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Pelvic Inflammatory Disease

Pelvic inflammatory disease (PID) is an ascending polymicrobial genital tract infection that occurs in sexually active females. Neisseria gonorrhoeae and Chlamydia trachomatis are usually the causative agents of PID. Consequences of PID include chronic pain, ectopic pregnancy, and infertility

PID affects 1 million American women annually. Sexually active have a tenfold increase in risk compared with adults.

Clinical Characteristics

The most common presenting complaint of women who have PID is lower abdominal pain. Associated symptoms include vaginal discharge, irregular bleeding, dysmenorrhea, dyspareunia, dysuria, nausea, vomiting, and fever. Gonococcal infection may cause more acute inflammation (peritoneal signs, fever, leukocytosis) than nongonococcal infection. Most women who have acute PID present during the first half of the menstrual cycle.

PID caused by C trachomatis tends to be associated with less fever and pain and fewer systemic symptoms than gonococcal PID, but it also is associated with high rates of infertility.

The CDC recommends the use of three minimum criteria and eight optional, additional criteria for the diagnosis of PID (Table 1) . Empiric treatment should be undertaken if

lower abdominal tenderness, adnexal tenderness, and cervical motion tenderness are present on physical examination. Additional criteria supporting the diagnosis include an oral temperature of more than 38.3EC (100.9EF), abnormal cervical or vaginal discharge, elevated erythrocyte sedimentation rate or C-reactive protein, and laboratory evidence of cervical infection with N gonorrhoeae or C trachomatis. 

TABLE 1 -- CDC-recommended Criteria for the Diagnosis of Pelvic Inflammatory Disease

Minimum Criteria

Lower abdominal tenderness

Adnexal tenderness

Cervical motion tenderness

Additional Criteria

Oral temperature >38.3EC (100.9EF)

Elevated erythrocyte sedimentation rate or C-reactive protein

Laboratory documentation of cervical infection with N gonorrhoeae

or C trachomatis

Definitive Criteria

Histopathologic evidence of endometritis on endometrial biopsy

Transvaginal ultrasonography or other imaging techniques showing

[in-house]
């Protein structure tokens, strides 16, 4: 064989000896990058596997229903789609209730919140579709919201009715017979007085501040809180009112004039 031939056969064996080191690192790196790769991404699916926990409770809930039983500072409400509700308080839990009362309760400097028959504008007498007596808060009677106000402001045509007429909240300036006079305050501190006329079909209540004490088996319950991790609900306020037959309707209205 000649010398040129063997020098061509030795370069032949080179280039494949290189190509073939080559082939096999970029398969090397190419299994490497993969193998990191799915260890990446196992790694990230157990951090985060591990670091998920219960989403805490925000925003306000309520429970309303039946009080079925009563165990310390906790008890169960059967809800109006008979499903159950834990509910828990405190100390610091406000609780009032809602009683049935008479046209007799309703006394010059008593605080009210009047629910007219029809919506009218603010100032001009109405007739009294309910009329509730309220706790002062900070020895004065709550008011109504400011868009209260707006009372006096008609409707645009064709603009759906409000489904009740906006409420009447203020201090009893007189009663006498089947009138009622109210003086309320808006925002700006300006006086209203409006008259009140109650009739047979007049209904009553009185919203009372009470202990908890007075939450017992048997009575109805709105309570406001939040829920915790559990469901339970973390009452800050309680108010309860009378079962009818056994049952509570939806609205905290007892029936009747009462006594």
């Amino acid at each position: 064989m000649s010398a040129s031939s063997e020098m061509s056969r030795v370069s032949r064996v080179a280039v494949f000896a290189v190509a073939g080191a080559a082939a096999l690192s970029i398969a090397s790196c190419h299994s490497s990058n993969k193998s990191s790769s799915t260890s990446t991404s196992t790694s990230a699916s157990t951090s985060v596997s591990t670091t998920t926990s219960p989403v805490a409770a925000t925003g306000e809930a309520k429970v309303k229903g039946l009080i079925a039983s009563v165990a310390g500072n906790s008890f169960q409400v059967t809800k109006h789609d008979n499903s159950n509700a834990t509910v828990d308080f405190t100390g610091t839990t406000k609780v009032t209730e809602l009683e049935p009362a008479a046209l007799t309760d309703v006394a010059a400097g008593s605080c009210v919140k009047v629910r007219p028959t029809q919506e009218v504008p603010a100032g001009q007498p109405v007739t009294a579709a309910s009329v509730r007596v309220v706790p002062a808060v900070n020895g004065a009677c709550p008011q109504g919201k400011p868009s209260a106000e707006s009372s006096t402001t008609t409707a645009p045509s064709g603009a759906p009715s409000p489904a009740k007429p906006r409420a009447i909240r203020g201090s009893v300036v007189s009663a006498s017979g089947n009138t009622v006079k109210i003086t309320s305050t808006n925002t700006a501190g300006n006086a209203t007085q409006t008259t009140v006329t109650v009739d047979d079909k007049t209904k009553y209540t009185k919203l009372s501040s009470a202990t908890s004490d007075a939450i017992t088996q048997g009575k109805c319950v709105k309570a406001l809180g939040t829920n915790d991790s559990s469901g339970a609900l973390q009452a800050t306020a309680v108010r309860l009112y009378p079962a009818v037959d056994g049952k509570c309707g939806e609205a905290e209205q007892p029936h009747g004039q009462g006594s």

thickened, fluid-filled tubes with or without free pelvic fluid or

tubo-ovarian complex

Laparoscopic abnormalities consistent with PID

 

Diagnosis

If PID is suspected, a pelvic examination is paramount for diagnosis. In addition to the laboratory studies noted in the CDC recommendations, a urine pregnancy test is essential to exclude the possibility of uterine or ectopic pregnancy. If an abnormal vaginal discharge is present, a sample should be examined microscopically for trichomoniasis, candidiasis, and bacterial vaginosis. Most patients who have suspected PID also should be evaluated with urinalysis and urine culture for urinary tract infection and serologic test for syphilis. All patients who have STDs should be offered counseling and testing for HIV.

Endocervical samples should be collected and sent to the laboratory prior to initiating antibiotic therapy. These specimens should be examined for C trachomatis and N gonorrhoeae.

Four types of tests are used to detect C trachomatis. Cell culture detects fewer than 80% of chlamydial infections. Antigen detection tests, which include direct-smear fluorescent antibody (DFA) and enzyme-linked immunosorbent assay (ELISA), yield quicker results than culture but are less sensitive and specific. Nucleic acid hybridization or genetic probe tests detect 50% to 70% of infections. Genetic amplification, which includes polymerase chain reaction (PCR) and ligase chain reaction (LCR) has detection of C trachomatis. In addition to having detection rates of 95%, the tests can be performed on vaginal and urine samples as well as on cervical samples.

Although endocervical culture has been used traditionally for the detection of N gonorrhoeae, LCR now offers a readily available alternative. Its sensitivity and specificity for N gonorrhoeae exceeds 97%, and the same specimen can be used to test for both N gonorrhoeae and C trachomatis. The disadvantage of LCR is its high cost.

Pelvic ultrasonography can be very helpful in narrowing the differential diagnosis of PID and identifying complications of the disease. It always should be performed in the adolescent who has suspected PID and a positive pregnancy test. Beyond 6 weeks' gestation, the absence of an intrauterine sac on ultrasonography raises suspicion of an ectopic pregnancy. Ultrasonography, particularly if performed both transabdominally and transvaginally, can help in the diagnosis of appendicitis, appendiceal abscess, adnexal torsion, ovarian cyst, and TOA. Any adolescent who has suspected PID and does not respond promptly to antibiotic therapy should be evaluated by ultrasonography for the presence of TOA.

Laparoscopy rarely is necessary to establish the diagnosis of PID. It is indicated only when the diagnosis is in doubt or the patient has failed to respond to appropriate antibiotic therapy.

Management

Treatment regimens for PID must provide antimicrobial coverage for N gonorrhoeae, C trachomatis, anaerobes, streptococci, and gram-negative facultative bacteria.

Patients who have baseline laboratory documentation of N gonorrhoeae or C trachomatis should be screened again for these organisms following completion of therapy. Sexual partners of women who have PID should be treated for N gonorrhoeae and C trachomatis, even if neither patient nor partner has laboratory evidence of infection by these organisms. The likelihood of both asymptomatic infection in males and reinfection in treated females is sufficiently high to warrant empiric treatment of all male sexual contacts of females who